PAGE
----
Then there are the smells. Not always a plus, granted, but always an experience. Here, in addition to exhaust on the larger streets, there’s sometimes the smell of burning trash, and then there are the (often open) gutters that line most of the streets, not always emitting the most pleasant odors (more about those later). But there are also lovely smells. Right around the corner from our house is the “Eat and Smile” food stand – a kind of improvised outdoor restaurant with a tarp-covered seating area. On one corner after another are vendors grilling plantains or frying what look like beignet-type doughnuts. Other vendors have what look like pasties or empanadas. The fruit is sometimes so perfectly ripe that the stands smell tropical and sweet as I walk by. All of that is lost in a car.

Walking means I don’t have to contend with aggressive traffic, but it does carry hazards of its own, and it’s a different kind of walking here than anywhere else I’ve been. The primary concern just from a physical point of view is that there’s little consistency and many obstacles. By which I mean that there may or may not be a sidewalk. And when there is not a sidewalk there may or may not be a worn footpath. And when there is no footpath there may or may not be some reasonable amount of space on the side of the road that isn’t already occupied by cars. And then there are the gutters. Most of the roads are lined by open gutters, often running with water of varying degrees of nastiness. The ones that are running, actually, are the more pleasant ones. It’s the ones where the water seems to just be sitting there that look and smell the least appealing.

So clearly this is no place for staring down at a phone or being otherwise distracted while walking. I feel perfectly safe leaping from path to sidewalk to street and back to path, but it’s essential that I watch where I’m going. Sometimes the gutters are covered with concrete or steel grates, and then suddenly they aren’t. Sometimes the grates are loose and don’t look wise to step on. So it’s all about being on the alert and keeping an eye on what’s ahead.

It seems to me from my few days of walking that lots and lots of Ghanaians walk, but in general foreigners do not. And that accounts for another unique aspect of walking here – the constant taxi honks. Taxis are everywhere, it seems, all the time, and in such volume I don’t know how any one driver makes any money at all. Every time I’m out walking pretty much every taxi that passes slows down and honks to see if I want a ride. I don’t, so I keep walking. And they keep passing and honking. I clearly look like an excellent business prospect, but they don’t know my crazy walking ways.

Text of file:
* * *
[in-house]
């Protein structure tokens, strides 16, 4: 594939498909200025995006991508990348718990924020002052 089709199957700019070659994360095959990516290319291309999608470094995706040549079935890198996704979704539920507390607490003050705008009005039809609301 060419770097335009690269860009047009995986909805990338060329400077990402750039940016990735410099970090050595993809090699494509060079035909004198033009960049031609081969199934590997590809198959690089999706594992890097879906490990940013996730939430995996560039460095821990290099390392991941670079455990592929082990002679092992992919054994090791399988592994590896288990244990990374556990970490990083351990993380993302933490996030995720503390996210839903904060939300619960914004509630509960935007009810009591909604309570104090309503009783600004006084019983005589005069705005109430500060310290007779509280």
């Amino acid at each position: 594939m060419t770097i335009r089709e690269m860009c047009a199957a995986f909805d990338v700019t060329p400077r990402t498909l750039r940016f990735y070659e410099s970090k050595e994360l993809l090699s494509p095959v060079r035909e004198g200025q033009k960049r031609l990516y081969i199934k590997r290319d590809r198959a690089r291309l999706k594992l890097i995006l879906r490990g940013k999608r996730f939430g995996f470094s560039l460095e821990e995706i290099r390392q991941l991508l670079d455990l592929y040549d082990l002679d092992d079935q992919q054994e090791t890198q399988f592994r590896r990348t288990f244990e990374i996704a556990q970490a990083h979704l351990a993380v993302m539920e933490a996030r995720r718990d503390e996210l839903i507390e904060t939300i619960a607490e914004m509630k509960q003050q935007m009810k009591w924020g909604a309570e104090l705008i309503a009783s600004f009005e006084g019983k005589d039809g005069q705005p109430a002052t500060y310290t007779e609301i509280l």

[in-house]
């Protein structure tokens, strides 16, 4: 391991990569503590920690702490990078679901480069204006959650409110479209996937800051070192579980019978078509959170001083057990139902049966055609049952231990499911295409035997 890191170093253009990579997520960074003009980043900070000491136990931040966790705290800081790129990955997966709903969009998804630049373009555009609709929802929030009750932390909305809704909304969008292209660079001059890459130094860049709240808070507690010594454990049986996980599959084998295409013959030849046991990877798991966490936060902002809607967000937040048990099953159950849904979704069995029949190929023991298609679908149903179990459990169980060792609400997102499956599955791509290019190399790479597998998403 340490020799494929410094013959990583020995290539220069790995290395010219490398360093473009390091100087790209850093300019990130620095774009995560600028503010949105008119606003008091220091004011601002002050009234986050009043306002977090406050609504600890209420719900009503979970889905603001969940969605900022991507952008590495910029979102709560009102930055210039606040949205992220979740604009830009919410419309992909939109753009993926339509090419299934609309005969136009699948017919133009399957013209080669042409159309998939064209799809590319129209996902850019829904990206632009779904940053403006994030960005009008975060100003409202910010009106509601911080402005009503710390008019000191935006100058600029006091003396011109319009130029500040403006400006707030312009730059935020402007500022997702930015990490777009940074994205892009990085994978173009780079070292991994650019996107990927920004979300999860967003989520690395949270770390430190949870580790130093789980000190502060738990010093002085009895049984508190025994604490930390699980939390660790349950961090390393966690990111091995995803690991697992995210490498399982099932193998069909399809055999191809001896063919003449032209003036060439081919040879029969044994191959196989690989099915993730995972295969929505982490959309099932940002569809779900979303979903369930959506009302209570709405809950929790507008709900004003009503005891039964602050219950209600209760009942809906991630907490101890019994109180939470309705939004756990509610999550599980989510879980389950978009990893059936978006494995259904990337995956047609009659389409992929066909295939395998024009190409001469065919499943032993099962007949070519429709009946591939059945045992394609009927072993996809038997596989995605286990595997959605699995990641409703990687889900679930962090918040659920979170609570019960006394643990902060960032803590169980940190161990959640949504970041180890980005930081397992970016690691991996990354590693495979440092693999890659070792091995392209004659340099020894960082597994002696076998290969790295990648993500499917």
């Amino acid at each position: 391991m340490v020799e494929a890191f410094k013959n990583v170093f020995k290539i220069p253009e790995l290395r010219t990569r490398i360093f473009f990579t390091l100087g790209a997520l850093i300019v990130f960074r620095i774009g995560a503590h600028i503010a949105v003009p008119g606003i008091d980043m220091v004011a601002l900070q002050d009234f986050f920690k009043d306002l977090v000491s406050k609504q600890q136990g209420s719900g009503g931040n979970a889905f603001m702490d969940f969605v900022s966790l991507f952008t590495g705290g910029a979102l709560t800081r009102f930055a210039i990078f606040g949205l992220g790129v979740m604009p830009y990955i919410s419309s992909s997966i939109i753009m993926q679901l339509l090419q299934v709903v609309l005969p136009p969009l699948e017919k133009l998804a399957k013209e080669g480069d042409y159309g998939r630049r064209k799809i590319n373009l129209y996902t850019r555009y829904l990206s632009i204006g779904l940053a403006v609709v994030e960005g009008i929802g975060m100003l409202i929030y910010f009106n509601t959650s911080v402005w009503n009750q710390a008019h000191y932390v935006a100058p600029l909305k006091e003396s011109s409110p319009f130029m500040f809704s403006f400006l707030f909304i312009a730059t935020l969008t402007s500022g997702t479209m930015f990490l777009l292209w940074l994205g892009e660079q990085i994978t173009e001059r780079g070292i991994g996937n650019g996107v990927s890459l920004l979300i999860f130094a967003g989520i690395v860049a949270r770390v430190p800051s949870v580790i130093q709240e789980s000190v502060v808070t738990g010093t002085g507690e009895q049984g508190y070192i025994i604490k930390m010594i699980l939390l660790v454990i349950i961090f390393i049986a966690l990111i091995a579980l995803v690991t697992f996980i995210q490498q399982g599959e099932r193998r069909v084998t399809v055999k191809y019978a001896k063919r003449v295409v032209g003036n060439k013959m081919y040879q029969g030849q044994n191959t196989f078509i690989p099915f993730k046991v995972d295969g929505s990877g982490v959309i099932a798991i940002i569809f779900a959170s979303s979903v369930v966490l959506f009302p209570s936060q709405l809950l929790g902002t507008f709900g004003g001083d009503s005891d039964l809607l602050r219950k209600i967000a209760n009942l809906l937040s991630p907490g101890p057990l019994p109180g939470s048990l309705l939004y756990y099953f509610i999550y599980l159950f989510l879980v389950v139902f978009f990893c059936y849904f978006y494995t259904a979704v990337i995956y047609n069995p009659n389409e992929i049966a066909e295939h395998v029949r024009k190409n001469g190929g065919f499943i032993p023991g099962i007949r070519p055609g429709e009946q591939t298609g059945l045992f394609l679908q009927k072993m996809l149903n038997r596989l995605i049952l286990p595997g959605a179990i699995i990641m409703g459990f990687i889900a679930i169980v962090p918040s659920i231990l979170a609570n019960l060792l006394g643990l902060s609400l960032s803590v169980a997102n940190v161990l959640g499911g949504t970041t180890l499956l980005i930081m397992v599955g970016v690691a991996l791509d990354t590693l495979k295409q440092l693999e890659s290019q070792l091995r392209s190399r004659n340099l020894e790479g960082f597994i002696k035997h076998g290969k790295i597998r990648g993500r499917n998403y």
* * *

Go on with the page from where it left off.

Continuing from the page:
Lest anyone become concerned about my safety: I did attend a very thorough security briefing at the Embassy. I am well aware that in addition to being a good business prospect for the taxis, I’m a good business prospect for thieves. And unlike in Juárez (or at least in the parts of Juárez we frequented), there is substantial petty crime here and it definitely does target foreigners (who are perceived as wealthy because, well, by Ghanaian standards we definitely are). In addition to being well aware of my physical situation with the gutters and pathways and such I am well aware of my vulnerability to purse-snatching. I only carry the bare necessities, I walk well-used paths where other pedestrians and vendors are walking, and I never act lost or tentative. It probably helps that I have to stay alert to the physical side of walking because I am unlikely to ever be ambling along in a distracted daze.

What I enjoy most, probably, is walking among all the street-level commerce. I’m not sure that I’ll ever get tired of seeing people carrying things they’re selling on their heads. As I walk I see people (mostly women, but not all) carrying bananas, shoes, peanuts, papayas (called pawpaws here), combs and brushes, kettles of food, all stacked and balanced perfectly. There are also roadside stands selling everything from freshly prepared foods to mops and buckets to clothing to hand-woven baskets to scratch-off cards for cell phone airtime (this is how cellular accounts are managed here – when you’re running low on credit you buy a card, scratch off a strip, and enter a series of numbers into your phone). I have yet to visit the huge market here but on the way to the supermarket/department store today I passed a market that’s maybe the size of a city block or so. I love it. I love the energy and people and chaos of it all. Something about being surrounded by all this action and life just makes me happy. So we’ll probably get a car. We want to get out of the city and see other parts of Ghana. We want to go to the national parks and the botanical gardens and the beaches. But even once we have some wheels again, I think a good part of my daily life will still take place on foot (or on two wheels rather than four).